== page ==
Though the free-agent market has been largely wiped out and the traded market is similarly thin on starting pitchers, Orioles general manager Mike Elias said in a weekend appearance on 105.7 FM The Fan that he’s still hoping to add another starter to his team (link via Nathan Ruiz from Baltimore Sun). While Elias has expressed confidence in his collection of young guns and the “good and good variability” the group can bring to the table, it’s hard to avoid the issue that the Orioles’ projected rotation will change the MLB experience, to put it mildly, is low.
Baltimore effectively swapped the 2022 innings leader Jordan Lyles for an older one Kyle Gibsonto decline a net $10m decision on the former (purchase a $11m option for $1m) and then sign Gibson at the same price of $10m. The widespread expectation at the time was that Gibson would be just one of several new additions to the starting crew; Elias had spoken of an upcoming raise and the O’s were (and still are) lacking in experienced additions.
But that didn’t work out. The Orioles have been tied to several starters over the course of the offseason, including in particular Jameson Taillon, but the team’s free-agent pursuits have so far come up empty-handed. Elias suggested that the O’s “had some very tight opportunities” when it came to the free-agent market, but that those goals “just went in a different direction.” A rumored Orioles destination, Michael Wacha, remains unsigned – although it is not clear if there have been any recent substantive talks. Given that he posted a 3.32 ERA in 127 2/3 innings last year, Wacha seems likely hoping for a multi-year pact, which the Orioles haven’t given a free agent since Elias took over as general manager.
Behind Gibson, the Orioles’ only starters with even a year of MLB tenure are left-handers John means and Bruce Zimmermanplus right handed Austin Voth, Tyler Wells, Dean Kremer and Donor Watkins. Means won’t be back from surgery on Tommy John until the summer at the earliest, and Zimmermann sports a 5.65 ERA in 145 MLB frames. Wells and Kremer both recorded low strikeout rates and strong walk rates on 20+ starts for Baltimore in 2022, making them likely favorites to start work in 2023. Voth was still very good after being picked up by Nationals and throwing to a 2.94 ERA in 79 2/3 frames with Baltimore. Watkins has had solid results for most of the season, despite not having any missed bats himself, but he slacked off quite a bit at the track last year.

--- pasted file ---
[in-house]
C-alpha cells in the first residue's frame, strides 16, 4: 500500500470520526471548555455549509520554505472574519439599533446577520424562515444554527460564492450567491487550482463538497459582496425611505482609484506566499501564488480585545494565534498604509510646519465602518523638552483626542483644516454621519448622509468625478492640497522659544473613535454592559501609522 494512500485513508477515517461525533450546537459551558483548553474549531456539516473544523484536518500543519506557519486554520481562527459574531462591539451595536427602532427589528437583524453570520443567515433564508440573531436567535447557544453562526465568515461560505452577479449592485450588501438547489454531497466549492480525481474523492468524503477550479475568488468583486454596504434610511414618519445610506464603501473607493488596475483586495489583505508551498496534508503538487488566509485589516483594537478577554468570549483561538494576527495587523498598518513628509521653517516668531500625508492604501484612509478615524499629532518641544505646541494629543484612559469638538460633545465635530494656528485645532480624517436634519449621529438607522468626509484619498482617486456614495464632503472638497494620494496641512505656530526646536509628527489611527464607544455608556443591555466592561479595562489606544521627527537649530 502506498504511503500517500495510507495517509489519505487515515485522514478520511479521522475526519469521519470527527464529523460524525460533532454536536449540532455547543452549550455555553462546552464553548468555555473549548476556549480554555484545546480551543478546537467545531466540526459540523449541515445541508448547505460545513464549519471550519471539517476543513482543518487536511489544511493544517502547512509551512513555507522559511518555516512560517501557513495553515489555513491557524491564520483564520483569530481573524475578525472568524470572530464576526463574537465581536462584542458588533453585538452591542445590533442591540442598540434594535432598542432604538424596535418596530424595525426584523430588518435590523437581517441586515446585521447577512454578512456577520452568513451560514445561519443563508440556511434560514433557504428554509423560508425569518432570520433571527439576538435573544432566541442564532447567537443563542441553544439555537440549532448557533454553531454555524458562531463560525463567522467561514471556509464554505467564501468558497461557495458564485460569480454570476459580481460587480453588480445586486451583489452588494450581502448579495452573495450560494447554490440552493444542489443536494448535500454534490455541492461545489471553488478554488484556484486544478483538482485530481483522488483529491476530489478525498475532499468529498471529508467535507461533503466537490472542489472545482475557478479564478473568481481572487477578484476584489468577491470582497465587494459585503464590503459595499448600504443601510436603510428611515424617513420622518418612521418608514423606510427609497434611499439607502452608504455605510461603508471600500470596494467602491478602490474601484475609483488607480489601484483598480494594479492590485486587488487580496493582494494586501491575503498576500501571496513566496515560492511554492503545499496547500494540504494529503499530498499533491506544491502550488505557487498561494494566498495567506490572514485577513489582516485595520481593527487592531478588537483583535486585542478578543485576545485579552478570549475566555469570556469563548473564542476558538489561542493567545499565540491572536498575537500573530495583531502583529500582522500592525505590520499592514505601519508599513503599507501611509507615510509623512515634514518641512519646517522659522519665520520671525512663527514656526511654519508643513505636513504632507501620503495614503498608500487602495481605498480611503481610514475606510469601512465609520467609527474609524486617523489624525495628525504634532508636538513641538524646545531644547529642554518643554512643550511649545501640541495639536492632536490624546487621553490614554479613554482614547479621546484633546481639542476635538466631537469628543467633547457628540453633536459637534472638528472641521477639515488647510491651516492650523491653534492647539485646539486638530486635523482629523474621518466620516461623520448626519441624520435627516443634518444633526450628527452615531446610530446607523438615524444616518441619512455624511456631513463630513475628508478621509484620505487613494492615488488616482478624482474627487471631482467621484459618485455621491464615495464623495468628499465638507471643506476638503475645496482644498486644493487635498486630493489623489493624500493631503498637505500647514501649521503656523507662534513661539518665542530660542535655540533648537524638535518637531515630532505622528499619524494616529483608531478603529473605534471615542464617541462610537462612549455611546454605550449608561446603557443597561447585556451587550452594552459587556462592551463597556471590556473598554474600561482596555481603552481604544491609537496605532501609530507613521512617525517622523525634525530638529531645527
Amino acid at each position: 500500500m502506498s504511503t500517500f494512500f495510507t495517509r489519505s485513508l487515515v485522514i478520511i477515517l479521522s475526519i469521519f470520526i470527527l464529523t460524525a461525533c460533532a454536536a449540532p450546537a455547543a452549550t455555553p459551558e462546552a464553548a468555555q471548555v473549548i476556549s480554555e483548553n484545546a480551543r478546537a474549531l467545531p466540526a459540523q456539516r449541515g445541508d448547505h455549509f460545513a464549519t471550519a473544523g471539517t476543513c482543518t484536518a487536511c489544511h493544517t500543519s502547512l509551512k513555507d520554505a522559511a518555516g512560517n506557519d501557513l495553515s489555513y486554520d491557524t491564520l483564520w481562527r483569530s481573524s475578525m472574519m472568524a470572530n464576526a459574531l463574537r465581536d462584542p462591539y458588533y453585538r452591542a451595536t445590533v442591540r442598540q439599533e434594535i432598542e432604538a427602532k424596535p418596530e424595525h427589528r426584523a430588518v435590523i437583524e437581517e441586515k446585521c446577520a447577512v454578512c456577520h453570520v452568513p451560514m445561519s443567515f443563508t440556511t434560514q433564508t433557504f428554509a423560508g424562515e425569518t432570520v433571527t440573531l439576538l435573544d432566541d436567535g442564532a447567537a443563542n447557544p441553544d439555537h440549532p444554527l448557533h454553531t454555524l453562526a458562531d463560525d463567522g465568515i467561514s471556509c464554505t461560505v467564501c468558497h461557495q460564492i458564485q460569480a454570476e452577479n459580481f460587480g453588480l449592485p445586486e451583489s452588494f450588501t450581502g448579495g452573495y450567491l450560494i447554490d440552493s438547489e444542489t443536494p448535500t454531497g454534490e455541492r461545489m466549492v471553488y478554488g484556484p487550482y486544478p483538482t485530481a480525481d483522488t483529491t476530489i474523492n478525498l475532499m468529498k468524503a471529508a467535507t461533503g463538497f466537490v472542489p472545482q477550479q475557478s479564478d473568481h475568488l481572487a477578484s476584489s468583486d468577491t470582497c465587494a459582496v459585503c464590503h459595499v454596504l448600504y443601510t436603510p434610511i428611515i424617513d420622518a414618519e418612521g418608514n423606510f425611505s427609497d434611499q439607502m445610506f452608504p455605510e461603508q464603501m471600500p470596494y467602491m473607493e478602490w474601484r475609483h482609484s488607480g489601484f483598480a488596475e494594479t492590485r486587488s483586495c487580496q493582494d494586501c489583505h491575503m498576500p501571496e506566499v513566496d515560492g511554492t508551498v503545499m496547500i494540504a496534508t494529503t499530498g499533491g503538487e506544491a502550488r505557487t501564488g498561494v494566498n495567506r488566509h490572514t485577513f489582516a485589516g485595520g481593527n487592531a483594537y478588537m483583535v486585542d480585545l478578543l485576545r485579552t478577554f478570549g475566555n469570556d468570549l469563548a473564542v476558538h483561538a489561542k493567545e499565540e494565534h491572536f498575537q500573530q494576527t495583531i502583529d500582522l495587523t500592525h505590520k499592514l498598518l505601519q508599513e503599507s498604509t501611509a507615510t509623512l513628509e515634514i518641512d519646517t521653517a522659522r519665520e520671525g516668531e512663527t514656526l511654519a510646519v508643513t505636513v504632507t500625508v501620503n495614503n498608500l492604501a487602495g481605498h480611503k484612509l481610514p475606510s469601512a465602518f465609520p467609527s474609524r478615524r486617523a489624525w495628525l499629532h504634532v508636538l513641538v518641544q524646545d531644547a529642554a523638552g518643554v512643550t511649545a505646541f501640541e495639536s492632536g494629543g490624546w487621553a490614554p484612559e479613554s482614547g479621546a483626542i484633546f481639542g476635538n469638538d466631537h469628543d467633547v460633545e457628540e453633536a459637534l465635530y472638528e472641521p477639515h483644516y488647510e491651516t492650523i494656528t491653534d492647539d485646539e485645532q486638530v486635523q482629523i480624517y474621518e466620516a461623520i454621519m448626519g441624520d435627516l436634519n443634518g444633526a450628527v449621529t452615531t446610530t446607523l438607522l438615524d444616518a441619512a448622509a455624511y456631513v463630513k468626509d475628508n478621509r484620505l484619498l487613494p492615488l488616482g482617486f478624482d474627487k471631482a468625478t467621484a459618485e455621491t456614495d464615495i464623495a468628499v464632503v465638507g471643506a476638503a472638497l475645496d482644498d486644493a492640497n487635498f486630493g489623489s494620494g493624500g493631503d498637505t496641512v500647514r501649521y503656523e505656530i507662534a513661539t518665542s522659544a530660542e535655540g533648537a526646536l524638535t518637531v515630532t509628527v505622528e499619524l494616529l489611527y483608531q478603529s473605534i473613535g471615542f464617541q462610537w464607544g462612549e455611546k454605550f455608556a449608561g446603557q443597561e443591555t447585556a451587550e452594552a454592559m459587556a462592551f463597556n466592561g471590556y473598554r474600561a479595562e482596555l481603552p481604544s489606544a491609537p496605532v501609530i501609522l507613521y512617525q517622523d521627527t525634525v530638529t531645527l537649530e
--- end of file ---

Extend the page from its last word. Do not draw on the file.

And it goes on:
The O’s have several top-end prospects emerging Grayson Rodriguez chief among them. The right-hander is considered one of the sport’s best minor-league weapons, but he also missed much of the 2022 season with a lat strain. Rodriguez only pitched 75 2/3 innings last year and has never pitched 110 innings in a pro season. Southpaw DL hall was used as a reliever on his big league debut and had some prominent command fights in the minors, although he also missed bats at an amazing rate. Elsewhere on the 40-strong list, right-handers Kyle Bradish and Mike Bauman and left Drawn Rome represent other candidates. Both Bradish and Baumann have played in the majors.
In general, it’s a thin group in terms of proven innings and workload. The addition of another arm makes sense, although Elias alluded to the fact that the thin market for starters has created a growing focus on the trade market across the league. It no longer looks like the Marlins are trading off the rotation after the trade Pablo Lopez to the twins – GM Kim Ng said it would be difficult for Miami to move another starter now – and the market isn’t teeming with other options. The Mariners have two choices Chris Flexen and Marco Gonzalesand speculatively speaking, Elias was in Astros’ front office during development Adrian Hauser, who looks like he’s been forced out of a rotation job in Milwaukee. The Mets were reportedly open to offers Carlo Carrasco sometimes this winter too, and there are certainly other gun veterans who are silently eliciting varying degrees of interest in the sport.
Overall, it’s been a very quiet offseason for the Orioles, who have added a quartet of veterans at short notice. Gibson (one year, $10 million), Adam Frazier (one year, $8 million) and Mychal Givens (one year, $5 million) all signed as free agents while the O’s acquired James McCann to back up Adley traction man behind the record (taking two years and $5 million of McCann’s remaining contract). That gives the Orioles a projected salary total of $63 million per roster resource, which aligns squarely with their season-ending total in 2022.
This payroll forecast contradicts Elias’ August comments, in which he indicated that the team’s plan was to “significantly escalate payroll.” Elias said last Friday that it’s been a “competitive winter” in terms of player acquisitions, suggesting the O’s have had more irons in the fire but have yet to pull off any additional signings/trades of any significance. He added that he and his staff remain focused on improving the squad by the start of spring training, although the clock is obviously ticking towards that goal and many opportunities to achieve it have already been closed.